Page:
A Backpacker?s Guide to Making Every Ounce Count: Tips and Tricks for Every Hike (2015)

CHAPTER NINE

TEST FROM HOME

Whichever pack you choose, your choice of clothing, water purification methods, or even food choices, you must, and I can’t stress this enough, test from home.

Test the gear. Wear the clothes. Carry the pack. Then test, wear, and carry it all again. And again. Even if it is something as simple as a disposable lighter you picked up at the gas station on your way to the trail. I can’t think of any time when I bought a lighter, even if it was in a package, that I didn’t test before or immediately after I bought it. Make sure you can make fire with the thing because if you don’t test it, and you get out on the trail and it doesn’t work, you have no one to blame but yourself.

I once found myself in a predicament with a DIY rain fly. Had I tested it from home under more rigorous conditions, I would have found the flaw earlier, and I would not have suffered as much on the trail. I made a rain fly out of some Tyvek material, and not five minutes into setting it up, in the dark no less, one of the tie-outs ripped along the area where I sewed in the loop.

On one trip, I had grabbed a lighter off the dresser on my way out the door because I did not remember packing one. At the campsite, I tried to use it and it failed. I had grabbed an empty lighter. Lucky for me I actually did pack a lighter in my cook kit, so I was okay. Had I not, I would have been up the creek and cold if none of the other hikers had a lighter either.

I have even run into a self-proclaimed “expert” at Black Gap shelter on the Approach Trail. She was starting a thru-hike, and she didn’t even know how to use her DIY soda can stove. She stated that a friend gave it to her, but she had never tested it. This is a bad idea, in my opinion. Always, always, always test from home so you know how to use the gear.

I had to show her how to light and how to extinguish the flame. When she asked me if I knew what kind of fuel to burn with the stove, I almost fainted. “You are thru-hiking?” I asked as I sat down to keep from falling.

She would have been out of luck had there not been anyone to show her how to use it. I’m sure she would have eventually learned how to operate it, but she would have been more confident on the trail if she had tested from home.

There are some things I think all hikers should have on them at all times. I don’t care if there are twenty folks in your group. All hikers should have, at the very least, the five Cs. Let’s say you get separated from the group and are lost. Can you make fire for warmth, protection, and to boil questionable water? Even if you can make fire with a fire bow, you still need to have a disposable lighter or a fire steel handy just in case. You don’t want to chance not having a fire.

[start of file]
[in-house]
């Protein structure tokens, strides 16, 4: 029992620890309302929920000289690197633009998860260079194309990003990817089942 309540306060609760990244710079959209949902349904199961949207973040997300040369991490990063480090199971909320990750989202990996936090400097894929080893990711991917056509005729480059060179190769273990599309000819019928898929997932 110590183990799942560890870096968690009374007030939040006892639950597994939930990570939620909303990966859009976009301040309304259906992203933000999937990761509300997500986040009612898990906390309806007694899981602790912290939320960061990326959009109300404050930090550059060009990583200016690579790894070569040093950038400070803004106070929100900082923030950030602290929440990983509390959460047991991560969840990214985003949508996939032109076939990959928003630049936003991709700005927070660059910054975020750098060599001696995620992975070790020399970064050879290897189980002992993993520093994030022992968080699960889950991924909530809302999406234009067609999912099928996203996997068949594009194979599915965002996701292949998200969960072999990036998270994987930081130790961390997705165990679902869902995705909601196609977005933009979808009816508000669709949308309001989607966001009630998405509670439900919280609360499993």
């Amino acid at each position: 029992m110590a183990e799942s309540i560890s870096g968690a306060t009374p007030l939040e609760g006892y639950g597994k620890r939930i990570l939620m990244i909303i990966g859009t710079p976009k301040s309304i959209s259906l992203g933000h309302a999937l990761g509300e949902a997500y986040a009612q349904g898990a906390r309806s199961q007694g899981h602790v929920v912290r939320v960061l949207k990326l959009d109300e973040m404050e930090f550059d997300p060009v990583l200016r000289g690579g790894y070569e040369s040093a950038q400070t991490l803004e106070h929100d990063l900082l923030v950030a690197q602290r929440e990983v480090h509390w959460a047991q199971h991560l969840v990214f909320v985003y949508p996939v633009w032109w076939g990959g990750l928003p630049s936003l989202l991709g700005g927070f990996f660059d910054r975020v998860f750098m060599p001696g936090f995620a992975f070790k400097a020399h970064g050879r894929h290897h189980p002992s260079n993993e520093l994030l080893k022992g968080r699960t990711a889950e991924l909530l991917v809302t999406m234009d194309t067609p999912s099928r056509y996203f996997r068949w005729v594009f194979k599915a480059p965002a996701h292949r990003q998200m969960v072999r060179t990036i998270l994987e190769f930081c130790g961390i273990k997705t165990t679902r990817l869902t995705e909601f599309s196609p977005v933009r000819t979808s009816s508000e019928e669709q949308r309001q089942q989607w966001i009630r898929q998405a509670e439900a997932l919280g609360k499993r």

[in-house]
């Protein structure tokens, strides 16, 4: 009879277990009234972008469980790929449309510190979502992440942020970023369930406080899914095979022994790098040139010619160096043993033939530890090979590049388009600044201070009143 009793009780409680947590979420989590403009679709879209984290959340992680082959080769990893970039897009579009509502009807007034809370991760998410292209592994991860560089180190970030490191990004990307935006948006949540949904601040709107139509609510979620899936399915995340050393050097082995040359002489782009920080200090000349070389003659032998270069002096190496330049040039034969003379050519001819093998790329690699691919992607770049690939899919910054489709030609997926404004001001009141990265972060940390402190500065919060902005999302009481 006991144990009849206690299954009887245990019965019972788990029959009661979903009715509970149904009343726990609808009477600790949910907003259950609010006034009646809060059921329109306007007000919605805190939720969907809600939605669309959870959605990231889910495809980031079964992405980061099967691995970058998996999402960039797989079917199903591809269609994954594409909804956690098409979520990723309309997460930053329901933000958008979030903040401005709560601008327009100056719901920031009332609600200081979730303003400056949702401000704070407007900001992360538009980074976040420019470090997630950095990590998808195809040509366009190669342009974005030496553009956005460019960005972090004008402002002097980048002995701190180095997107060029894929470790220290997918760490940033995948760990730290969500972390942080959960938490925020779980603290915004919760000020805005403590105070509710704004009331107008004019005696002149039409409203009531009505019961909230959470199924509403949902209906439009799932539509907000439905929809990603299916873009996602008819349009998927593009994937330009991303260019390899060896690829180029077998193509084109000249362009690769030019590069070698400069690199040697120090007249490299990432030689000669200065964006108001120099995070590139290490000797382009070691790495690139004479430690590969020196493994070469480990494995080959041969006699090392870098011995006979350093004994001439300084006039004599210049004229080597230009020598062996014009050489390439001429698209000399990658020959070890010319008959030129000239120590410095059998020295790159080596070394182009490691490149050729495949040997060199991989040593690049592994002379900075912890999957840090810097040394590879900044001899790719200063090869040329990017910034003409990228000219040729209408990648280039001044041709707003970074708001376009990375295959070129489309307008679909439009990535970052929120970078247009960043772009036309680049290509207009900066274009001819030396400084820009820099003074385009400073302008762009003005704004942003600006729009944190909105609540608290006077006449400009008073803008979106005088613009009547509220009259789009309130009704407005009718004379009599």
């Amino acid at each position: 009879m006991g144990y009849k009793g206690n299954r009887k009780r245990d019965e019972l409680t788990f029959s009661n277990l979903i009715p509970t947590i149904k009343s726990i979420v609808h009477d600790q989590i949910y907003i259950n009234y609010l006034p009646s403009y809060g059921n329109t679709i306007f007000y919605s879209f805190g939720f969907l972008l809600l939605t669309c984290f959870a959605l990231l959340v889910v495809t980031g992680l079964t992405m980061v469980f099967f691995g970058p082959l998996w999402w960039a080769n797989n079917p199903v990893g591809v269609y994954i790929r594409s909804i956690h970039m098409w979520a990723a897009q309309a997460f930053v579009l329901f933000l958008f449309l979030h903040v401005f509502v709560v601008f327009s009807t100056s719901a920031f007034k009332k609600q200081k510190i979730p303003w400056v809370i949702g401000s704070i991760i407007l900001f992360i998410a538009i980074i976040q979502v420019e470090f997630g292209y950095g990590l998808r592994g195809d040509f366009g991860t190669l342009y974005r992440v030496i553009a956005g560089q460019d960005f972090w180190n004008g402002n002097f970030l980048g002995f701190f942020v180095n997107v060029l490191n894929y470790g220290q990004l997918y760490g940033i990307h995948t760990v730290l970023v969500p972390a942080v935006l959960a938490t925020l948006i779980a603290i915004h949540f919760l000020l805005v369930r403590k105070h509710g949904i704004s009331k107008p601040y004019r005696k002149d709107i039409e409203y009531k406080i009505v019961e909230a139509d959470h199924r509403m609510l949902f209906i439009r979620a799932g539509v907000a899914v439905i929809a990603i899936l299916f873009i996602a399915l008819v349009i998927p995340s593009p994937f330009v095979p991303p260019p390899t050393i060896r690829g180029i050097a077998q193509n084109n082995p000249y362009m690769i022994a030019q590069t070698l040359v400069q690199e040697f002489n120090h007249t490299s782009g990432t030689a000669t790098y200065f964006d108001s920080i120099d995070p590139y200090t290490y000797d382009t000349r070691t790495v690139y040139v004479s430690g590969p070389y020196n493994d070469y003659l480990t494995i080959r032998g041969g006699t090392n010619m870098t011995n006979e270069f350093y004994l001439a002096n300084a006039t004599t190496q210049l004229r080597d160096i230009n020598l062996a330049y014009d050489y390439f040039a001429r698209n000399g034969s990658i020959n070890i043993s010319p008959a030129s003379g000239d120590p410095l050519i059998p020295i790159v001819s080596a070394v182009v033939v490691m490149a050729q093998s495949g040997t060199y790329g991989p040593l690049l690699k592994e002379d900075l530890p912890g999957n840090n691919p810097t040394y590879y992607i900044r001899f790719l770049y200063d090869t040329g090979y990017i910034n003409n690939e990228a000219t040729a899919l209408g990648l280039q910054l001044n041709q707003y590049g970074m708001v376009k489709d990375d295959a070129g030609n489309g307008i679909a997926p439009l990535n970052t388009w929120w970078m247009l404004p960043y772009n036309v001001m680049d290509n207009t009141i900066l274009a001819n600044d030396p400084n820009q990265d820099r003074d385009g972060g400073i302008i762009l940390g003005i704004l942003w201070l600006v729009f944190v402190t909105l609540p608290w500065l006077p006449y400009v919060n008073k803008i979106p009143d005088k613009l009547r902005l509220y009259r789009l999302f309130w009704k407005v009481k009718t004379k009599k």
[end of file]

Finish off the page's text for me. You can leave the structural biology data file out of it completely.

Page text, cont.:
My bootlaces are not regular laces. They are made of some strong cordage (550 paracord) that can, if needed, double as the string for a fire bow. If I am ever in a “survival situation,” I will be able to make fire using primitive techniques.

If you have all the items listed in the Five Cs, test each one of them from home. Can you successfully set up your “Cover” to protect yourself from the elements? Is your knife sharp, and do you really know how to use it? Is your water container good enough to place onto a bed of hot coals to boil water? Is your cordage long enough to use many times—even if you have to cut a length from it?

Test your food. Cook some of the dehydrated foods out there and taste them and maybe even add some of your own spices. Play with the packaging to see if you can make it lighter. Work with your bag as many times as it takes you to pack your items in the best way possible and pack them the same way each trip.

If you cut your toothbrush in half like I discussed earlier, make sure you don’t cut it so short that you can’t use it. Make sure you can use it with some sort of efficiency so you don’t get into any trouble with your dentist.

I can’t state this strong enough, but everything you have in your pack needs to be tested and used at home before you hit the trail. I even took a nap for a couple of hours in each of my hammocks after I made or bought them. My wife thinks I am crazy, having done some of the things I have done, but I religiously test everything in my pack before it goes on a trip with me. It’s better to be safe than sorry. Test how all your gear goes into your pack. Being organized on the trail is as important as it is at home.